When Pointless Additives Aren’t Harmless

Oh, right…I have the perfect example of this.  A friend of mine has Celiac.  She has always used a nutritional supplement product, Ultra Super Mega Awesome Green Max (Insert 16 more words of your choice here) Nutrition.  I make fun of it, but it was one of the things that helped her to maintain an adequate level of nutrition.  Especially just before she discovered she had Celiac Disease, her immune system was quite busy trying to kill her and she wasn’t absorbing the nutrients she needed from food.  The particular company that makes the products she incorporated into a liquid nutrition shake had long been making these products without gluten.

Now, I won’t name the company or the actual products until I’ve thoroughly lambasted their entire customer service department and they’ve made sufficient amends to my friend.  But basically, the story follows a sad and predictable pattern.  My friend has been using these products for about a decade without ill effect.  However, the latest batch she bought was “New and Improved”–which, by the way, is technically impossible.  It has to be one or the other.  They really didn’t specify how they’d altered the ingredients, and certainly didn’t print any visible warning on the package.  It turns out that the “new and improved” ingredients included barley malt, which is a nasty bugger for those with Celiac.

My friend, not thinking to distrust a company that has always produced healthful, reliably high-quality products that were safe for her to use, proceeded to use this speciously “improved” formula.  I’m pretty sure shitting (more) blood and not knowing how you’ve been contaminated with gluten doesn’t feel very “improved.”  I’m pretty sure it feels like dying.  When she called the customer service number to lodge a complaint and see if there was anything they could offer her as a replacement, they were tacitly unhelpful and kind of stupid.  None of her questions were answered, and she never did find out why the malt was added to the ingredients, because it isn’t a large enough amount to serve as a thickener or sweetener.  Just enough to tie her to the bathroom and rob her of the will to live.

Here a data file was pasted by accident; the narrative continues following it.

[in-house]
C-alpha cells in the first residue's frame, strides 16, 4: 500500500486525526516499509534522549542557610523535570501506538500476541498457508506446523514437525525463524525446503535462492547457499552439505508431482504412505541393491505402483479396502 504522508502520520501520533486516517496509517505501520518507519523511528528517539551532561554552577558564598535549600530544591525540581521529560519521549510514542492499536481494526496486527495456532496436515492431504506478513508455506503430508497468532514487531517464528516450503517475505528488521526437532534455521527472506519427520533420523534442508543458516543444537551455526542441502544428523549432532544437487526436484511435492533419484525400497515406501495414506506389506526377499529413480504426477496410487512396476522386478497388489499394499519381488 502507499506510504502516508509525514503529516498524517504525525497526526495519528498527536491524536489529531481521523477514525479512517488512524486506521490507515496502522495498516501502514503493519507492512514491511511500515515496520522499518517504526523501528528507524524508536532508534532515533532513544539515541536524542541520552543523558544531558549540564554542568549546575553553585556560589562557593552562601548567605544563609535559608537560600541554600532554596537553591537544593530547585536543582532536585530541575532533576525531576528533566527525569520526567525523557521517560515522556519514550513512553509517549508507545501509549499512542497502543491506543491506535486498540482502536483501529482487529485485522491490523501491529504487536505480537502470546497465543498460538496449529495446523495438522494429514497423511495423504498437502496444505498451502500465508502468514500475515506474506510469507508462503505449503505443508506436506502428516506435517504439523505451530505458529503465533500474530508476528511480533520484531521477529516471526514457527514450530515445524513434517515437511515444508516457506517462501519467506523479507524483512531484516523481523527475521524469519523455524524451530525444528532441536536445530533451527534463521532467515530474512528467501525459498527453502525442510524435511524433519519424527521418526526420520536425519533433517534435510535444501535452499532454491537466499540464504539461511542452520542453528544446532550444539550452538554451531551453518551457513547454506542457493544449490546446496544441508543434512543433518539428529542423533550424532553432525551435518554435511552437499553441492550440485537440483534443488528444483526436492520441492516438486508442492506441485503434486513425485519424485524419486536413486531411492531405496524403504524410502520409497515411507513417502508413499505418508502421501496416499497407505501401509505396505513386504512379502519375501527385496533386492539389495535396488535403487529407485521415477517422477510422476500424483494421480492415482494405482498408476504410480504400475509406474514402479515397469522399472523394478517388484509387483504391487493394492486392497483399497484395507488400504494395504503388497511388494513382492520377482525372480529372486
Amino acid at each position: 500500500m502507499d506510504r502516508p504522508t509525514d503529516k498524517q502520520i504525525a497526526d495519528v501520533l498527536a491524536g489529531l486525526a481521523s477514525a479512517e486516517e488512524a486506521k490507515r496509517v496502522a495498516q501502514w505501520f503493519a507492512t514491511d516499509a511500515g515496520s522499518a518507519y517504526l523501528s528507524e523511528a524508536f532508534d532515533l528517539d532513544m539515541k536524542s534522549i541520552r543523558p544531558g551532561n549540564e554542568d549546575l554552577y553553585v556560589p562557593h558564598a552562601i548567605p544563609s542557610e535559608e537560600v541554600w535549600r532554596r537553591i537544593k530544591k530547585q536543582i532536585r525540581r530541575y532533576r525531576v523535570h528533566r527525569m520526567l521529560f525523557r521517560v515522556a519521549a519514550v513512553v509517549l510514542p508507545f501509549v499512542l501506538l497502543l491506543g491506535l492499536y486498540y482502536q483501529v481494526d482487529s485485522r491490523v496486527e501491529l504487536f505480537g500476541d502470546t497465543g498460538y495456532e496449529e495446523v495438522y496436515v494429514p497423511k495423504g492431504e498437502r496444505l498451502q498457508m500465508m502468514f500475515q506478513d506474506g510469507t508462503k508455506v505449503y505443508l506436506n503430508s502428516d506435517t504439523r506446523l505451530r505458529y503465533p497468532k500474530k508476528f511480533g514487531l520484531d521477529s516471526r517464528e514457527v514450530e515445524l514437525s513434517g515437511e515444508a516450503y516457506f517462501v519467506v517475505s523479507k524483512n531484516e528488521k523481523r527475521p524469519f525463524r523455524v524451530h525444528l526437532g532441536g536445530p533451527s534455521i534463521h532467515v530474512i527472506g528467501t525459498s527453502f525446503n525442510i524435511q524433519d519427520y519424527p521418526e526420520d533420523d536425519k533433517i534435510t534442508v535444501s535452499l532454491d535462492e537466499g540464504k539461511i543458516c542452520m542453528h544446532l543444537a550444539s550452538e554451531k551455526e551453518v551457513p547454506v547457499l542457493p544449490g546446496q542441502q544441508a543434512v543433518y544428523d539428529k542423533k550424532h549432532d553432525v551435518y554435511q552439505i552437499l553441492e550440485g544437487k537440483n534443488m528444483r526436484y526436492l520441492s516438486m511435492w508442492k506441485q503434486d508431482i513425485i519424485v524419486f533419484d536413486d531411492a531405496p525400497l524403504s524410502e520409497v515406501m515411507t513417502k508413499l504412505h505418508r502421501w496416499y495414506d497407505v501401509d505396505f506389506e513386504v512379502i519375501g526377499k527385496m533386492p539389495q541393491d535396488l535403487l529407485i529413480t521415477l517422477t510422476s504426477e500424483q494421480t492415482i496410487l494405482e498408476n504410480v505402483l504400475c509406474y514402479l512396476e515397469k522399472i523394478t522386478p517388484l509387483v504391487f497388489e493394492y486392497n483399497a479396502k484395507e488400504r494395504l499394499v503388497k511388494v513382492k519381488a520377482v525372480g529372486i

Now, I understand that we have an industrial food complex.  Our food is bound to the concept of the factory.  I’m not saying that we should veer entirely away from that, but I will shout at the top of my lungs that some of the “logic” that is in play today makes no fucking sense.  My food doesn’t need to be augmented half as much as most of it is.  When I investigate why, I’m often met with a political reason, rather than a rational or nutritional one.  There’s wheat in my lunch meat because…wheat subsidies.  There’s corn syrup in my bread because…corn subsidies.  What ends up happening is that I stop buying certain foods.  I learn to make my own or find an acceptable substitute.

I’m buying an ice cream maker or giving it up altogether, because I’ve had enough of you fucks, you ice cream companies.  I gave up lunch meat, macaroni and cheese, and sliced bread for a variety of reasons, chief among them, utter disgust at the number of stupid and pointless additives.  Will they kill you?  How should I know.  What I do know is I see no reason to eat crap that is hidden behind the ostensible form and function of the food I purchase.  It’s a personal call.  I don’t expect the food industry to change on my account, but I’m managing just as well without them as they are without me.